Monday, May 28, 2012

Thinking Beyond the Box and 1: The Stick and Three Defense

Story Behind the Stick & Three

During my one year at South Tama County High School we had to be a little bit creative in order to compete. We had to do some outside the box thinking in order to give us a chance. We had a great group of guys, but we were not tall and did not have great foot speed. To top it off we were a small AAA school (second biggest class) playing in a big AAA conference where at one point four the the eight teams were ranked in the Top Ten in Iowa!

One night we had to go against the number one rated team at the time, Norwalk. Norwalk was 6-8, 6-6, 6-3, 6-3, and had a 6-2 point guard. Our tallest starter was only 6-2!! They were big, fast, strong, and just plain good, but relied heavily on their three studs. The point guard scored 20+ a game, the 6-6 player was a D2 player, the 6-8 kid ended up at division 1 Drake. How were we going to compete against those guys?! Well we knew their point guard was kind of the key, he could score and get others points when he drove the ball. We also knew they played a lot of high low and wanted to go into their bigs. Another key piece of information was their other players were not scorers, they defended and passed to their big three. With that information there was only one defense that really fit what we were looking for - the stick and three.

I had picked up the Stick and Three when talking with Marshalltown Community College Coach Brynjar Brynjarsson. He talked about using it against some of the local community college teams that had 3 great studs and a bunch of guys who didn't want to score. The strategy seemed perfect for Norwalk.

Although we didn't beat Norwalk, and ended up losing by about 15, the Stick and Three actually kept us competitive in the game. We were down six points with the ball in the fourth quarter. We played well offensively, but it was the defense that gave them the most fits. It disrupted what they wanted to do, as a matter of fact, one of their role players traveled on the first play because he caught  the ball, looked to pass right away, realized NO ONE was close to him and tried to stop passing. Having two players in the lane at all times, and fronting both of their bigs allowed us to keep the ball out of the high and low post - which was a big part of their game. It also allowed us to deny their point guard all over the floor with several of our players - holding him to six points for the game. Without the defense I think the score may have been even farther apart than what it was.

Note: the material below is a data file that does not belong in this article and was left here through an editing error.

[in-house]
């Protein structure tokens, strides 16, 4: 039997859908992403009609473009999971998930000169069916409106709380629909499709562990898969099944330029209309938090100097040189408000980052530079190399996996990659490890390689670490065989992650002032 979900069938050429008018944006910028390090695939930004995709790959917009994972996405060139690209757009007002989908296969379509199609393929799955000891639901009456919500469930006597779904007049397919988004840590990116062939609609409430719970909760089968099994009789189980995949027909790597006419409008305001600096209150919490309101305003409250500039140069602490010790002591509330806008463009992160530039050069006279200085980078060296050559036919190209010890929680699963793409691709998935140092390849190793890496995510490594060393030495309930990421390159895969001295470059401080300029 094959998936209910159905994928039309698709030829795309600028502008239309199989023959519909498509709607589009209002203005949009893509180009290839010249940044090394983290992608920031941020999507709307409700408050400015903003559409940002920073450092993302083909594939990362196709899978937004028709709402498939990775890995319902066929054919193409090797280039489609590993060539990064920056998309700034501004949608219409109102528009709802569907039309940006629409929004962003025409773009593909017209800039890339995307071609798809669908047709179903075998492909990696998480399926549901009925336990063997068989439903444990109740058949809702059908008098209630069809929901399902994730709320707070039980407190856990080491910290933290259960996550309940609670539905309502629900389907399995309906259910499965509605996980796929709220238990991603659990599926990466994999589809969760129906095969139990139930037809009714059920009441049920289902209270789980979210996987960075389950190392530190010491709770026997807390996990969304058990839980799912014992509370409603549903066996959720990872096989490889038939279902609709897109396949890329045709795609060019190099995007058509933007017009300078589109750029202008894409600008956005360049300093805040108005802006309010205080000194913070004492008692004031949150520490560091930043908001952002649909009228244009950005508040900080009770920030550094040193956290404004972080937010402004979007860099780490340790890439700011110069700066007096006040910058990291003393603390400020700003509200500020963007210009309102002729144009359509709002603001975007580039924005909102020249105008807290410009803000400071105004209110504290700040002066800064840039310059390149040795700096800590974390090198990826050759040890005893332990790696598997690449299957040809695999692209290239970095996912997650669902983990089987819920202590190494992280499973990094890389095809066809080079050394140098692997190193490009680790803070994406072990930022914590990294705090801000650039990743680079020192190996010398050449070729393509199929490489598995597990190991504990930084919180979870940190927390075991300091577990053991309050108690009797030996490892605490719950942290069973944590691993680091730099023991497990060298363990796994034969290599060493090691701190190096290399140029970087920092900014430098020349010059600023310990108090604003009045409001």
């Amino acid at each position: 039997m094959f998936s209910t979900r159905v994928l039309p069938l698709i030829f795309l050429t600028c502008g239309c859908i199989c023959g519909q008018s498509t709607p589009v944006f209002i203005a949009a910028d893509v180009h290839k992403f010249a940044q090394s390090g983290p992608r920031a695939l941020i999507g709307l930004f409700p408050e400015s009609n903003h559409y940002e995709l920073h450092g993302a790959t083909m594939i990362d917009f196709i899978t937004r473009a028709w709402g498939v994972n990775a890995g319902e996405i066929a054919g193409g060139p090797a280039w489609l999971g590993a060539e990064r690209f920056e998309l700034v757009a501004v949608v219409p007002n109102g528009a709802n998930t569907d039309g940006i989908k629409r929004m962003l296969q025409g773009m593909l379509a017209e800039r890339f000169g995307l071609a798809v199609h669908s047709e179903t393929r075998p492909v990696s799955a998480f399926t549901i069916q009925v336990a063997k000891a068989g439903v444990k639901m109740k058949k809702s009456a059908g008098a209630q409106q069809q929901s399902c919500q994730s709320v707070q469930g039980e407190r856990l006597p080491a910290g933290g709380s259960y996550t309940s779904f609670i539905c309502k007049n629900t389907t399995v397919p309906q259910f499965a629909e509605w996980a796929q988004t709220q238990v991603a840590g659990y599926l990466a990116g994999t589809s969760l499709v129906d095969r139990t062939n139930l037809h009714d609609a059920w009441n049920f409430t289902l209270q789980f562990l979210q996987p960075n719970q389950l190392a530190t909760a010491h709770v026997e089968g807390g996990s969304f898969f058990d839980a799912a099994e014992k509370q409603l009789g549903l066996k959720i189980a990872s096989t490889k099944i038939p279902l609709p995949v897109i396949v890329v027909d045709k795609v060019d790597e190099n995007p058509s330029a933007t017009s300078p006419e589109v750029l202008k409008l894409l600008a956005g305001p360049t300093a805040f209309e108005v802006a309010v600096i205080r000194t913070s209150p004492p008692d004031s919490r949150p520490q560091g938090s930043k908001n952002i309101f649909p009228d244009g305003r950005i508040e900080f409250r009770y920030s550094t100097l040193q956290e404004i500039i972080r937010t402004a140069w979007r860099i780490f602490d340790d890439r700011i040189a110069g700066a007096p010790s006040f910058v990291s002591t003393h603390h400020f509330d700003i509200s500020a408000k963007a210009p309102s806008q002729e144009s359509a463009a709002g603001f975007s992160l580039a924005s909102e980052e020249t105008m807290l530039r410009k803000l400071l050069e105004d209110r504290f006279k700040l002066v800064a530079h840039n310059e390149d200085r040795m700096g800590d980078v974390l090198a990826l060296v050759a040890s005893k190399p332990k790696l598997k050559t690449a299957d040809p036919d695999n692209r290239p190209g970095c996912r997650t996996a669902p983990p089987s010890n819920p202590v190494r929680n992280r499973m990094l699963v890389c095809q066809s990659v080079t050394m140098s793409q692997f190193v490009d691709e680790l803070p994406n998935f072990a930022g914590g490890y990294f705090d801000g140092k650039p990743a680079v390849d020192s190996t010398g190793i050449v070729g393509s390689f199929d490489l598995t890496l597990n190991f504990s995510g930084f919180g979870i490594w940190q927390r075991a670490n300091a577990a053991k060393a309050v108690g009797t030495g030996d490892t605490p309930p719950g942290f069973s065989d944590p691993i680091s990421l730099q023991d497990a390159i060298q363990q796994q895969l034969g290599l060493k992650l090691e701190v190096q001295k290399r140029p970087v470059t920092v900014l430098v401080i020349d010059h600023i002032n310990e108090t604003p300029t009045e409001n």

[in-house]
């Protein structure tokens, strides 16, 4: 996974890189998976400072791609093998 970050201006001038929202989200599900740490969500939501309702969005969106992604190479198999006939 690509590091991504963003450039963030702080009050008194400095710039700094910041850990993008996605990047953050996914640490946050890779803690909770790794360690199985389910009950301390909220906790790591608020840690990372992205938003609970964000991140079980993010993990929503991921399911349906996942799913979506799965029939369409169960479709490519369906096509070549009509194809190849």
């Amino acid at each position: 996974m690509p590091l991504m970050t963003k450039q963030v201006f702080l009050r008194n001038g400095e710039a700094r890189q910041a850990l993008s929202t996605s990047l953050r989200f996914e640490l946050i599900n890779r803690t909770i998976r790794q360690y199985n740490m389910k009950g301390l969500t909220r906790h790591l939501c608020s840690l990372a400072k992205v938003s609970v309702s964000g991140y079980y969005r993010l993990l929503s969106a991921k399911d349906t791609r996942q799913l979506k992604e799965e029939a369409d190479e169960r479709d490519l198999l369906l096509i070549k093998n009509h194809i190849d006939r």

Basics of the Defense

The defense is actually very simple. You match up on three players and you leave the other two guys in the lane - usually high and low post. The guys in the lane prevent post entries, drives, back cuts, basket cuts, etc.

If a player you are guarding  1 on 1 is a post player, you front him at all times. You don't have to worry about the lob because you have two guys in the lane.

If a player is a perimeter you go belly to belly and deny him all over the floor. Forget help, forget anything else, you lock onto your man and don't let him touch the ball.